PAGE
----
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Strut AND Fret : METHOD ACTORS Three Generations of an American Acting Style By Steve Vineberg (Schirmer/Macmillan: $24.95; 349 pp.)

July 07, 1991|Charles Marowitz | Marowitz is a free-lance director, playwright and critic; his latest books, "Directing the Action" and "Recycling Shakespeare," will be published by Applause Books this fall.

One of the great fables of the American stage is the rise and fall of the Group Theatre, that reverberating '30s acting ensemble spearheaded by Harold Clurman, Cheryl Crawford and Lee Strasberg; its Leitmotif is the discovery and dissemination of the Stanislavsky System, which under Strasberg's alchemy became the American Method.

We all have heard and read how Stanislavsky's disciple Richard Boleslavsky passed the torch to Strasberg in the late '20s, and how Strasberg proceeded to turn the Russian's earliest theories into a magical formula for two generations of actors who included legends such as Lee J. Cobb, John Garfield, Marlon Brando, James Dean, Montgomery Clift, Kim Stanley and Geraldine Page.

"Method Actors," Steve Vineberg's encomium to these and other disciples, makes us aware that we are now in the midst of a third generation, and that what in the '30s seemed a pretentious foreign import, and in the '50s a mystical form of self-therapy, now has become the acceptable stage-grammar of acting programs in colleges, universities and theater schools all over America. Originally a series of techniques and precepts devised by Stanislavsky to help coax the inspiration which, though the gift of great actors, came only infrequently to average actors, the System became, in Strasberg's hands, mainly a "method" for engendering true feeling.

It was based largely on the use of emotional memory exercises and other self-inducing psychological stimuli. Today, of course, The Method is something of a generic title that doesn't begin to describe the variations, extensions and even reversals of the original doctrines that, were Stanislavsky to return today, probably would make him disown those stalwarts who palpitate most fulsomely in his name.

Vineberg believes there was a natural affinity between the thrust of this acting theory and the American temperament, that its preoccupation with Freudian psychology and adolescent rebellion made it the perfect medium to express the duality of American life and the repressiveness of American youth.

John Garfield, Marlon Brando, James Dean, Paul Newman, Robert De Niro, Jack Nicholson, Vineberg argues, all are united by a certain renegade stance that a conformist society secretly admires. Playwrights such as Clifford Odets, Arthur Miller and even Tennessee Williams (all popularized by Method actors and directors) have perpetuated this strain of rebellion and the Method is the aesthetic by which it was effectively conveyed to the public.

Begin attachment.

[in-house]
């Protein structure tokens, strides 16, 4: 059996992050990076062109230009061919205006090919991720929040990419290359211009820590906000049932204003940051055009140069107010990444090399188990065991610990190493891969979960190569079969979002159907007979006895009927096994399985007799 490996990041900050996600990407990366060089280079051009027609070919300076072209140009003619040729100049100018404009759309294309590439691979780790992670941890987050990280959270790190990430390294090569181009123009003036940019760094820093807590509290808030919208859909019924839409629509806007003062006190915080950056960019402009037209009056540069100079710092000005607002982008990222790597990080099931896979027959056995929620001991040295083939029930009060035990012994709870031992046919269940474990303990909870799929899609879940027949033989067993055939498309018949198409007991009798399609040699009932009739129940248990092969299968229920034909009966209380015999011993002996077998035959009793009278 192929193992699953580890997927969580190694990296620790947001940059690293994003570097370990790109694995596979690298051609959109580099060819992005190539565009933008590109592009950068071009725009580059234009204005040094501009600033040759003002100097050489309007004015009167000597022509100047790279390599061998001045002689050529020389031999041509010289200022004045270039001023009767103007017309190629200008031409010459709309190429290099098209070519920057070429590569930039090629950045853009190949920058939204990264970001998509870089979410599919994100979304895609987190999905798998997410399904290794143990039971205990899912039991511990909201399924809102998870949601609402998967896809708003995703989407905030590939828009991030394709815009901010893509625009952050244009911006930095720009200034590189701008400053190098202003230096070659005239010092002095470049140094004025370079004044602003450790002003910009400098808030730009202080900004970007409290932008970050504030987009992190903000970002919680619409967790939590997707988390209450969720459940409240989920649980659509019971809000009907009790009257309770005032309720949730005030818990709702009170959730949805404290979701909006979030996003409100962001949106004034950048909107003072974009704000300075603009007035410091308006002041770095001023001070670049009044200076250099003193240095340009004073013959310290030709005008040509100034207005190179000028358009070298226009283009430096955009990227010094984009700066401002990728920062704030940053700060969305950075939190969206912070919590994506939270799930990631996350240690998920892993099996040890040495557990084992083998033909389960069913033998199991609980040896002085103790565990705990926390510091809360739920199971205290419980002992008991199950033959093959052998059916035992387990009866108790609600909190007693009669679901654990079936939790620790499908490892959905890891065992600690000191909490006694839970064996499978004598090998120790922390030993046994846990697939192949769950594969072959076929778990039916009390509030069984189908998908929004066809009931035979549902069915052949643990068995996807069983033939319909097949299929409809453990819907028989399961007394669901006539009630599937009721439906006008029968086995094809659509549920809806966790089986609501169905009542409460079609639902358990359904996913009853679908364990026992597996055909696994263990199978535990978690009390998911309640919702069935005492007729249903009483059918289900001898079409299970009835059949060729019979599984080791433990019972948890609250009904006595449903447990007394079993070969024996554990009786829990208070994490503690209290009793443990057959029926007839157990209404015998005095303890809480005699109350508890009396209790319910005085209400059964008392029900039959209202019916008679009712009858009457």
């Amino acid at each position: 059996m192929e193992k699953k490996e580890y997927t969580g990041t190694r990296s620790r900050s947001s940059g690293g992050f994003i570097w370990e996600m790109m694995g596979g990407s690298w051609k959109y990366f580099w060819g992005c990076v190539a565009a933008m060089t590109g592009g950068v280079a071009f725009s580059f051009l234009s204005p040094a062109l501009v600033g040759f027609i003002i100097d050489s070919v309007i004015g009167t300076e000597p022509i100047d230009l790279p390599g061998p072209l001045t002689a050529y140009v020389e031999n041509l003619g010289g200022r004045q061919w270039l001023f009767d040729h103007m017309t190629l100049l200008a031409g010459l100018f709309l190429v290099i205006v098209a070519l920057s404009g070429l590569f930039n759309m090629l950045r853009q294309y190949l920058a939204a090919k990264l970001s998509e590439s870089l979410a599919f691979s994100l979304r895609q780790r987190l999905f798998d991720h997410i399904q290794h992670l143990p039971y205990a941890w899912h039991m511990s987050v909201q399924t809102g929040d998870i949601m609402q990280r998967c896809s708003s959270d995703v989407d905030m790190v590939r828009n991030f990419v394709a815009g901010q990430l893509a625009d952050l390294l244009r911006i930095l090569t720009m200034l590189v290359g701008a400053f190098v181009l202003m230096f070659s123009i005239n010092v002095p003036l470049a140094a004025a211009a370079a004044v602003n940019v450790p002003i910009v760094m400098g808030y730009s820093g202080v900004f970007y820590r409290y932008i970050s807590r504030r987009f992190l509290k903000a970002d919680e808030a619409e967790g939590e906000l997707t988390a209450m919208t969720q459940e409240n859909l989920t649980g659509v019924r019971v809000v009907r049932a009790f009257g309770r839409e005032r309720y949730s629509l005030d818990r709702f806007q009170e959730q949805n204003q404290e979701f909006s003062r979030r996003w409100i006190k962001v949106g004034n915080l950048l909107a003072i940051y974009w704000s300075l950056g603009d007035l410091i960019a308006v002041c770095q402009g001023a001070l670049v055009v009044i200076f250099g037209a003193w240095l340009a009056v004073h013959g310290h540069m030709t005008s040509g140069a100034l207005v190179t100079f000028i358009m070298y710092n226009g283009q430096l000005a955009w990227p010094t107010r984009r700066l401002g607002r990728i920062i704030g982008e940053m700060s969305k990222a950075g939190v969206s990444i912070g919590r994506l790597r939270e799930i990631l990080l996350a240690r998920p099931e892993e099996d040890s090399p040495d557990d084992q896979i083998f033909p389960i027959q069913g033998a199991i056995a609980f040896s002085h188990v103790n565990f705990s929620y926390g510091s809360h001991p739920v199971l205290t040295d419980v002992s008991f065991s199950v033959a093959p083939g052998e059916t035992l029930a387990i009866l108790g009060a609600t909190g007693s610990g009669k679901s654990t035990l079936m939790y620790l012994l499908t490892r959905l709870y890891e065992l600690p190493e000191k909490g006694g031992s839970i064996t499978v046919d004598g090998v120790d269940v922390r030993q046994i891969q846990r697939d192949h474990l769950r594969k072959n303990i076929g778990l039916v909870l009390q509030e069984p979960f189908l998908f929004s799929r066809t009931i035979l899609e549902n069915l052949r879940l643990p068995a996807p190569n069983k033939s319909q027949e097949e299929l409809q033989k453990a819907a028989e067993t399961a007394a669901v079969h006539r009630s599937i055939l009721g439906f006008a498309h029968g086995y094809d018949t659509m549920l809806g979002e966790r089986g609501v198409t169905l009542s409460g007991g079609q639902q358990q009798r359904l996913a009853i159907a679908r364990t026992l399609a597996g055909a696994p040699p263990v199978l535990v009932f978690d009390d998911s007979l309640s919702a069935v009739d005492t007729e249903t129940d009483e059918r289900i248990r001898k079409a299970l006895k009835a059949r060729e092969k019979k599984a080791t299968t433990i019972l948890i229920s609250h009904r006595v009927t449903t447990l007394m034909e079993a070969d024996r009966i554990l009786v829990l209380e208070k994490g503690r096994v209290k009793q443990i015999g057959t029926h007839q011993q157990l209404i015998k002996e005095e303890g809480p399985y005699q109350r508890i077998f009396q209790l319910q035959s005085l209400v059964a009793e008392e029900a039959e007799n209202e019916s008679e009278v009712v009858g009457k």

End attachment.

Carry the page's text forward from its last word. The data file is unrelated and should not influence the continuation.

So immersed is Vineberg in the minutiae of the Method that he finds parallels everywhere. John Garfield's "sunken look" at the end of "Body and Soul" is seen as prefiguring "Brando's in a similar moment at the end of 'On the Waterfront.' " Sylvester Stallone's performance in "Rocky" is a "composite" formed out of the work of Brando, Anthony Quinn and Ernest Borgnine. Even Tennessee Williams' preoccupation with animal imagery in "A Streetcar Named Desire" is attributed to the animal exercises that Strasberg inherited from Maria Ouspenskaya in the '30s and incorporated into the work of the Actors' Studio.

This is not persuasive cross-referencing; it is merely delusion, and stems from Vineberg's larger delusion that every advance in contemporary acting owes something to the permutations of the Method as it evolved from the early Strasberg days to the present. It blithely bypasses the fact that creative new performers with distinctive personalities find original ways of expressing themselves whatever their orientation. It isn't the Method that produces staggering "moments" on the screen and stage; it is the sensibility of forceful new actors who embellish whatever their basic training may have been, with nuances derived from their own unique character.

When an actor's performance slips, as Paul Newman's did in Tad Mosel's television play "Guilty Is the Stranger," Vineberg concludes that it is because the Method has failed him. In Newman's case, he writes, "You can sense the Yale Drama School (which he attended before taking classes at the Studio) and Broadway (where he played the rich fraternity boy in 'Picnic' in 1953) lurking uncomfortably beneath every line."

So staunch is Vineberg for his subject that even his put-downs have a way of doubling back on themselves. To write of Dustin Hoffman playing Shylock ("surrounded by classically trained English actors" in Sir Peter Hall's Broadway production of "Merchant of Venice") that "his limitations were infinitely more interesting than their range" is to turn special pleading into sophistry.

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